myocardial infarction and chronic ischemicreperfusion and stenting of the respective coronary artery as well as anti-thrombotic therapies. These therapies cannot avoid the later sequelae of the disease, namely ventricular remodelling. Since the human heart only has very limited ability to regenerate itself it can normally not compensate for the consequences of an acute myocardial infarction, namely tissue damage in the affected region of the heart and massive cell death due to oxygen deprivation. For both, acute myocardial infarction and chronic ischemic heart diseases, this leads to an increased morbidity and mortality for patients. The goal is to increase cardiac regeneration on top of standard therapies, to improve ventricular function and to increase the number of viable and functional cells in the diseased cardiac tissue, thereby ameliorating the effects of cardiac remodelling with the long term goal of reducing morbidity and mortality of patients with large myocardial infarctions and depressed left ventricular contractile function.
The mechanism of action of BMCs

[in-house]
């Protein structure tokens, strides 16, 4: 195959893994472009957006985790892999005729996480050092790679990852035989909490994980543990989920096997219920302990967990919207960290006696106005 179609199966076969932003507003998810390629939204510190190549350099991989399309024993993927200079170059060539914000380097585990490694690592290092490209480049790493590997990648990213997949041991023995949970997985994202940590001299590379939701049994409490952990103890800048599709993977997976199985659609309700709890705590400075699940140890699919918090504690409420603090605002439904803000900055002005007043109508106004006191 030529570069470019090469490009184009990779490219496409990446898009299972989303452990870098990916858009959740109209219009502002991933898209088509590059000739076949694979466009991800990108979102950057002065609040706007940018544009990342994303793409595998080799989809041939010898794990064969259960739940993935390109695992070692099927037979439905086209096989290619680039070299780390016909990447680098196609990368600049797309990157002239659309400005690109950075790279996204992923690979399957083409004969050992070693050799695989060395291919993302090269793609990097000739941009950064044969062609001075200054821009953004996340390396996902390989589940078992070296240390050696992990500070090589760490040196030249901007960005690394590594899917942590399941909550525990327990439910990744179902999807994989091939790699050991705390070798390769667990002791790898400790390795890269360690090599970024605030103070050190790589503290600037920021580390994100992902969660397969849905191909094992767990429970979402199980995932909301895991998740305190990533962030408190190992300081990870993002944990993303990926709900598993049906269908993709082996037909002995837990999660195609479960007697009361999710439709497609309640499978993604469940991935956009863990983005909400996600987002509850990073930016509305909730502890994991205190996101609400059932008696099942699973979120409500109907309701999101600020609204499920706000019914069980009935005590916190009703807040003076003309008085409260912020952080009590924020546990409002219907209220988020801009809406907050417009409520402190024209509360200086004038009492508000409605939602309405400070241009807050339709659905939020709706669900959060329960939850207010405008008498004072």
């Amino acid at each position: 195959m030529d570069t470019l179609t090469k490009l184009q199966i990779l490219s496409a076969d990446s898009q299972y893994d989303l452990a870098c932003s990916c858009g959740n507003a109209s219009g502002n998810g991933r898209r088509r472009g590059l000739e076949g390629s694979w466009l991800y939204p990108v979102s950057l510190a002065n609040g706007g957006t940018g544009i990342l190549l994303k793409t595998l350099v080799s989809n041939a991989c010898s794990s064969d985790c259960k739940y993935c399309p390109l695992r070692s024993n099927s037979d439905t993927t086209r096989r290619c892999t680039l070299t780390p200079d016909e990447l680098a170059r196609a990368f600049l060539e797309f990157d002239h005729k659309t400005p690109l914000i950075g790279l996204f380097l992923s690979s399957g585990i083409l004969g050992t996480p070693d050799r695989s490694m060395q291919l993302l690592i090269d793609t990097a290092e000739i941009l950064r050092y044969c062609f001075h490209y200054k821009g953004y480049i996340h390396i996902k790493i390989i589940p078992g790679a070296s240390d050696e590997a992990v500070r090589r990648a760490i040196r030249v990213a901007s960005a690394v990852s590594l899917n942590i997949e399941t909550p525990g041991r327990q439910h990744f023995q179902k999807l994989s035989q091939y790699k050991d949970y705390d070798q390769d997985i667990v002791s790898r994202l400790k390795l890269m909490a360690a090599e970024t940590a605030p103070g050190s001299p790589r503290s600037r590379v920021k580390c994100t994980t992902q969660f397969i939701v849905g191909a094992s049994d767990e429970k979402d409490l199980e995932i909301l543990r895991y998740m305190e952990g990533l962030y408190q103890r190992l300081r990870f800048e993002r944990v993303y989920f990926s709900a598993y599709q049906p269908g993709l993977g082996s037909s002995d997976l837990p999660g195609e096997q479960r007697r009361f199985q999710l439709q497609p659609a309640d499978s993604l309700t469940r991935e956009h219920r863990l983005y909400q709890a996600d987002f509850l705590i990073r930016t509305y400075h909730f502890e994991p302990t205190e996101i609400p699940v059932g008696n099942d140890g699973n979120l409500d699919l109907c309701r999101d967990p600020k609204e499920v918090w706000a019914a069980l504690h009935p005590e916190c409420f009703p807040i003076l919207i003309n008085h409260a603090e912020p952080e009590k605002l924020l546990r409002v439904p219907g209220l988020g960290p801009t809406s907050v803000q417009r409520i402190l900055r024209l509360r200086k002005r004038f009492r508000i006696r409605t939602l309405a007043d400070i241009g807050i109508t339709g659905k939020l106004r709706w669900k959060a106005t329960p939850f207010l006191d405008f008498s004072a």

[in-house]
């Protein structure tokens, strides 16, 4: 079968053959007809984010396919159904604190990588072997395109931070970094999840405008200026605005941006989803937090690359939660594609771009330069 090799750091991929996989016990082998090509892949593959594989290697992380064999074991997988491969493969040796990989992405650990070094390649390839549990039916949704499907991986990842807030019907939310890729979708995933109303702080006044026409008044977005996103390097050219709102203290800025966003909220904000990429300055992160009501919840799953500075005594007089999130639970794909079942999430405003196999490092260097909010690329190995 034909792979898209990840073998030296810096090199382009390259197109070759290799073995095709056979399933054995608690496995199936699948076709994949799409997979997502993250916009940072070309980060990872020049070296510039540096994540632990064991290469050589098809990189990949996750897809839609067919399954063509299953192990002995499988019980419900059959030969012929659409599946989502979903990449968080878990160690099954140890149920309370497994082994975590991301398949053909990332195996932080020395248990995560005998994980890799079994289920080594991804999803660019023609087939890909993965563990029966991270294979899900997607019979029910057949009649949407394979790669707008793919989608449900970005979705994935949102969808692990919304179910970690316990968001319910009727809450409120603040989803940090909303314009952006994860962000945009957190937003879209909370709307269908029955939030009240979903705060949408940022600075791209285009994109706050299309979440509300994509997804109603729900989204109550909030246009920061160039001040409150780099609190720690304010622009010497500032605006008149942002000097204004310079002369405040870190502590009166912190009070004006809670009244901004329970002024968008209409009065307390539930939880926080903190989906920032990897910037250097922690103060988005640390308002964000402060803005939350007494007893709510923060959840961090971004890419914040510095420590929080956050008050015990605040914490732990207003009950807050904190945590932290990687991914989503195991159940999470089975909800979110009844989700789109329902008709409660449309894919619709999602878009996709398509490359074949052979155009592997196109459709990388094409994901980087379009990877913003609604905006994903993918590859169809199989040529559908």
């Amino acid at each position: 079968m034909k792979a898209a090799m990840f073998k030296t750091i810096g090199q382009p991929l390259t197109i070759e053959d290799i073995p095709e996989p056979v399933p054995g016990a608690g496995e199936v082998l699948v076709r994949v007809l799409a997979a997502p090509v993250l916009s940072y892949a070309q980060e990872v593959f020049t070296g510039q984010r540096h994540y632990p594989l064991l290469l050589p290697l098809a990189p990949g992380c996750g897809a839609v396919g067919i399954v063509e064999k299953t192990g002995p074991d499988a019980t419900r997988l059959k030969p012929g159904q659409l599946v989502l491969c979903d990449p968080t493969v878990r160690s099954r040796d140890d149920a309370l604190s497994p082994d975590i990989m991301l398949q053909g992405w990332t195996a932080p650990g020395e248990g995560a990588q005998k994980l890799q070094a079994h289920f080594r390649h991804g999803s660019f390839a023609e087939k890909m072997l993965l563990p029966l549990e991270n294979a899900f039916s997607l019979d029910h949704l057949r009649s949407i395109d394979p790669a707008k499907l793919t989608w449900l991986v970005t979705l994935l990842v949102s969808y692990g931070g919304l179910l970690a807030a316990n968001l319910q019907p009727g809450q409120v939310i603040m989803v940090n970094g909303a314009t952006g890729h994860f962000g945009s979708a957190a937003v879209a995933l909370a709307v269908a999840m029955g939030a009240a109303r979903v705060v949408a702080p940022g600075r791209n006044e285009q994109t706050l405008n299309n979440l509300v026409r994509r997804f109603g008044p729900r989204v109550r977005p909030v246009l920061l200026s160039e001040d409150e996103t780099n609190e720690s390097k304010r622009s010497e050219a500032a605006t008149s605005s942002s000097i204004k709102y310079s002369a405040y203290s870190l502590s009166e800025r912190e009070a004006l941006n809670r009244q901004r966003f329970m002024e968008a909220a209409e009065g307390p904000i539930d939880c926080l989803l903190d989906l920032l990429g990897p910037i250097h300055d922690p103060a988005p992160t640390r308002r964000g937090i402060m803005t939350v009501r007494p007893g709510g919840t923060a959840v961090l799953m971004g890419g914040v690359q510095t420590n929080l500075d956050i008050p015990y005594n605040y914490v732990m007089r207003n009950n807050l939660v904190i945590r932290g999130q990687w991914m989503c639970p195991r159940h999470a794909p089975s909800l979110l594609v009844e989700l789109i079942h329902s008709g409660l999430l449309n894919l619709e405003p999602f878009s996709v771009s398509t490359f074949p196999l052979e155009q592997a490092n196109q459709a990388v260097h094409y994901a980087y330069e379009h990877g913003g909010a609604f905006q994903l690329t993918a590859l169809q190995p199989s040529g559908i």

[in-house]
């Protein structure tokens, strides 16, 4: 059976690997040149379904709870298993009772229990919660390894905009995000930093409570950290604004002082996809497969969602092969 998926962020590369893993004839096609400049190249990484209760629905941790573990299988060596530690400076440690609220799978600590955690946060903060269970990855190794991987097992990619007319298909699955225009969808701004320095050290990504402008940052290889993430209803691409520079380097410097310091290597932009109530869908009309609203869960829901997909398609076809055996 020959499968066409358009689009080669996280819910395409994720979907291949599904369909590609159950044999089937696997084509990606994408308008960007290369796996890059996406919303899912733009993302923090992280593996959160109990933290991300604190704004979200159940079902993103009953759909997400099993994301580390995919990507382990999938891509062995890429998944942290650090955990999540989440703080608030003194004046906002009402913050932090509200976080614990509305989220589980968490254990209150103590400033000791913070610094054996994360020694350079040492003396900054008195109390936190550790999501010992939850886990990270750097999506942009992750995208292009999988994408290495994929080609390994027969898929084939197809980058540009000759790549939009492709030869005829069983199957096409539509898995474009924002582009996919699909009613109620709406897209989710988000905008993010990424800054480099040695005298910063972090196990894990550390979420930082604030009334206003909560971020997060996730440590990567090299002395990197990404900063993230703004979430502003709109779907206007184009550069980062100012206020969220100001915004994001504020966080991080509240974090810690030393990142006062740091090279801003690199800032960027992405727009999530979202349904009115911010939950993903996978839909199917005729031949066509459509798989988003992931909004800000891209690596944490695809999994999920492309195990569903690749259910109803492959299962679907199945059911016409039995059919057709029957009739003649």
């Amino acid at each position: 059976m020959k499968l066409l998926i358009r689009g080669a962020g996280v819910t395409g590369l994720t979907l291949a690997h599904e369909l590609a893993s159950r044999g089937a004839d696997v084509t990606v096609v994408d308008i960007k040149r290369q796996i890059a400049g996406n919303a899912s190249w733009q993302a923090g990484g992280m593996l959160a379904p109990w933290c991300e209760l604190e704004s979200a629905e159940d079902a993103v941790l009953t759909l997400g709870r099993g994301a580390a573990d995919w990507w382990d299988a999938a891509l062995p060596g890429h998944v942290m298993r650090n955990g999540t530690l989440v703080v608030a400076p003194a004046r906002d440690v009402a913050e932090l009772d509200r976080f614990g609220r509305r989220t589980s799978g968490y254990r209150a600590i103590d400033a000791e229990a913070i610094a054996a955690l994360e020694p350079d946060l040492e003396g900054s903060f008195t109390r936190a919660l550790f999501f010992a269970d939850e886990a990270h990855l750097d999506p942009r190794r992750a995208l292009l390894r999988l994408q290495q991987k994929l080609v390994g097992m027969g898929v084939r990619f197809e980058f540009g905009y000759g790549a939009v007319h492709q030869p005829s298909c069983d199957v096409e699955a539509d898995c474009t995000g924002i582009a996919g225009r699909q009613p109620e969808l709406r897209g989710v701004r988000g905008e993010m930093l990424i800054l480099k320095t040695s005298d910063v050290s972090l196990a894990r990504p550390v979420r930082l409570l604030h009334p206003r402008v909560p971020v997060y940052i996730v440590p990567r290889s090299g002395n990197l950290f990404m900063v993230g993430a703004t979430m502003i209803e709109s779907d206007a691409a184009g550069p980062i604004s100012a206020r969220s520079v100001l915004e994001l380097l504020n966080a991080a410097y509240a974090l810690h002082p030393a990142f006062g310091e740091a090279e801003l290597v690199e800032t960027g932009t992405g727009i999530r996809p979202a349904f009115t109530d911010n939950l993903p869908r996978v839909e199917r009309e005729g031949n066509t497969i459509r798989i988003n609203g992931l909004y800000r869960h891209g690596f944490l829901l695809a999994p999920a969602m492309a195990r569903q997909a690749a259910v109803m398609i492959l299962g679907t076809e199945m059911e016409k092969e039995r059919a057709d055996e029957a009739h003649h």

One route might be that they either differentiate into endothelial cells and become incorporated perivascularly to support neovascularization of the ischemic tissue. Another route might be that the BMCs transdifferentiate into cardiomyocytes or fuse with existing cardiomyocytes and thus increase cardiac muscle tissue. The third route might be an indirect one whereby the BMCs would produce paracrine factors recruiting other cells and enhancing neovascularization and arteriogenesis in the ischemic area. There is an intense ongoing debate in the scientific community about these alternative mechanisms of action. Albeit there is overwhelming evidence in the literature that BMCs ameliorate the effects of cardiac ischemia, it is not yet clear, whether any of the three potential BMC fates (neovascularization, transdifferentiation or paracrine effects) is the major driver of cardiac repair or whether all three routes contribute to the final outcome.